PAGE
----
Our submission is that the word minority has its own connotation and definition. By 'minority' today we mean a disadvantaged group of citizens, who are not the privileged ones, at the top, but the under-privileged at the bottom. (Atlantes Magazine, 29th January 1975). It was thought that the Liberation of Bangladesh marked the end of a chapter of communal politics, opening up newer possibilities for the Hindus and other ethnic minorities and they would be able to play a more effective role in the political process. Minorities had also thought that Bangladesh would put an end to discrimination against them, and their loyalty to the country would no longer be questioned. But in the present-day Bangladeshi the Hindu's loyalty to the state is very much questioned. So the question arises: whither Bangladeshi Hindus?
We appeal to all of your kind attention to the very word "minority".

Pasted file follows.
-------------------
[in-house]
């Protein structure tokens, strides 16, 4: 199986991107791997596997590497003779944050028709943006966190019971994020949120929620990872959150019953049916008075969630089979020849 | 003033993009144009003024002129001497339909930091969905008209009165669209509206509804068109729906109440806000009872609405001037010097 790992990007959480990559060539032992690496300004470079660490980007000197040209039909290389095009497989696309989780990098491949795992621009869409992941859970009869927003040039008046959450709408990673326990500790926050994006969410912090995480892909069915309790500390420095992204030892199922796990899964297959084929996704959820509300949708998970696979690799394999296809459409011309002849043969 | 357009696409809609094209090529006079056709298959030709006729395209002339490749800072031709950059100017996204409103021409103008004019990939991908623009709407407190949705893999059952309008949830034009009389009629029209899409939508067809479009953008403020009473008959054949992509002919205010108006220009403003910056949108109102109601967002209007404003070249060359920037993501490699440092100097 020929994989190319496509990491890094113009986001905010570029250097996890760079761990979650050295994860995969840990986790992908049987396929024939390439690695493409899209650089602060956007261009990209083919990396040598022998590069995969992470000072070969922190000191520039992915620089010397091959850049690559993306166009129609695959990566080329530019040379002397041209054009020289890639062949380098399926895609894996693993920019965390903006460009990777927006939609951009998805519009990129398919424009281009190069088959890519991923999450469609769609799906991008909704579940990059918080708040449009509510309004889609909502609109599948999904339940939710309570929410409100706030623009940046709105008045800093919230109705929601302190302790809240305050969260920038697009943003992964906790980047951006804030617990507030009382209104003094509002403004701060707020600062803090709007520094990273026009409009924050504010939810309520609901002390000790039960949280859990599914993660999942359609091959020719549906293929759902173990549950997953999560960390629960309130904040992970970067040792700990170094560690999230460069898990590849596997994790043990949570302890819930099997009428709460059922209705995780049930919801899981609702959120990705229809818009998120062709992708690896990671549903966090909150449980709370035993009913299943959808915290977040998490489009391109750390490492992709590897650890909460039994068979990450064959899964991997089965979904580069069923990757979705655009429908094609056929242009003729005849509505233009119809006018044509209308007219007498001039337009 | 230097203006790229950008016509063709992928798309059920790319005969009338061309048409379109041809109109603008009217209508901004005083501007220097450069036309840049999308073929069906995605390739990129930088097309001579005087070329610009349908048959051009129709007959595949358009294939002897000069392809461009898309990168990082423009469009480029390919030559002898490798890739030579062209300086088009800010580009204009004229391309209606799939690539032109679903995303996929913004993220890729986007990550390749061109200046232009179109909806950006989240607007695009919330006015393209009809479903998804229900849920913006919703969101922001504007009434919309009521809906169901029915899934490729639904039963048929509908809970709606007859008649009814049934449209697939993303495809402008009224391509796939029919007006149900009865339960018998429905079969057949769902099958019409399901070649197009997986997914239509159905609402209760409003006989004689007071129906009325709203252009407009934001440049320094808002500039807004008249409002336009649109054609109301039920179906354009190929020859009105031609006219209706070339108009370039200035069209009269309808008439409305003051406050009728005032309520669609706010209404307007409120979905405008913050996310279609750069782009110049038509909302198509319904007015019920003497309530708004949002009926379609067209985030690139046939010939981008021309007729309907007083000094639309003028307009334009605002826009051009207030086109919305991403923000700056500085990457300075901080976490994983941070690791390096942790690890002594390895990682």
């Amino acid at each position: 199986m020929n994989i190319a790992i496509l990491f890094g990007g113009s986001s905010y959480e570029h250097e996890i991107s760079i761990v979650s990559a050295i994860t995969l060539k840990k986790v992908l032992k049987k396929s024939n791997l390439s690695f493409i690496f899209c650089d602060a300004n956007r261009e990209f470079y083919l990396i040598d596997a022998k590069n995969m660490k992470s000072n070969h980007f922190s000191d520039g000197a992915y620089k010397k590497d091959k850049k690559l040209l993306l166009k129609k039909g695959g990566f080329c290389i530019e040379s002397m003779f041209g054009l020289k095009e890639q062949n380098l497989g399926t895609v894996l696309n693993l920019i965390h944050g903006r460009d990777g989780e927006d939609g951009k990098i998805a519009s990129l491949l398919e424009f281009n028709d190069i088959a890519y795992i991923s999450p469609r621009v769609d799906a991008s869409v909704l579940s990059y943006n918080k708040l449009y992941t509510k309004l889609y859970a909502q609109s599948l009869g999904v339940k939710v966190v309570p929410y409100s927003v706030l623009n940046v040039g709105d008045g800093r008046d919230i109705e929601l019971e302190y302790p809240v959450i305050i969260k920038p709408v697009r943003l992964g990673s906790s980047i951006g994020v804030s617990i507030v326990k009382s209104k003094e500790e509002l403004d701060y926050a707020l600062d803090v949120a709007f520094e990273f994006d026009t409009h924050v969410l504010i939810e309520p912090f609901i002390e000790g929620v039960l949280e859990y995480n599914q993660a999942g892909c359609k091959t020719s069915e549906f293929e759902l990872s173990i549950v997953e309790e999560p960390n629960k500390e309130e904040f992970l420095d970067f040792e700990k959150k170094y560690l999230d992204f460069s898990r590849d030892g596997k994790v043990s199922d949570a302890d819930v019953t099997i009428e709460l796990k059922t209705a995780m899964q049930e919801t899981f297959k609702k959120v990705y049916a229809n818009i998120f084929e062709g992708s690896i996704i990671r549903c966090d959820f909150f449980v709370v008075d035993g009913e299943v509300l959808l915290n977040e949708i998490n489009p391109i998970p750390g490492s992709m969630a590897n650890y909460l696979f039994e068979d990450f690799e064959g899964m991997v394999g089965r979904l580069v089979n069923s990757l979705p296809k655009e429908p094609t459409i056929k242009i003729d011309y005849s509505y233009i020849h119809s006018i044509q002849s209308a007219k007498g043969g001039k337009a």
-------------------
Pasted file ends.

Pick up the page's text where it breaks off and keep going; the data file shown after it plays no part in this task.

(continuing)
We mean rights granted to minorities as safeguards of their interests and help prevent discrimination against them by the majority. The U.N. Charter also recognizes the status of 'minority' and 'minority rights'. Bangladesh is one of the signatories to that charter. "The minority that desires assimilation but is barred is a 'minority by force'. The minority that refuses assimilation is a ' ‘minority by will'. The Negro-American exemplifies the former, while and the French-Canadian represents the latter. Bangladeshi minority has its own definition, they are the sons of the soil, they belong to the civilization of the soil, they are made minority by politics, policies and persecutions. It needs greater observation on the problems squarely, analyzing them in-depth. The present-day Bangladesh was a part of Pakistan until its independence in 1971.
India was partitioned on the basis of the "two-nation" theory, and Pakistan came into existence as a Muslim state in 1947. But this Muslim state was left with a large non-Muslim minority, particularly in East Bengal. The name of East Bengal was changed into East Pakistan with the introduction of the 1956 constitution in Pakistan. The Hindus constituted the bulk of the non-Muslim minority; 13 out of 14 people in the minority were Hindus. But the present-day Bangladeshi Hindus are the remnants of the partition and migration.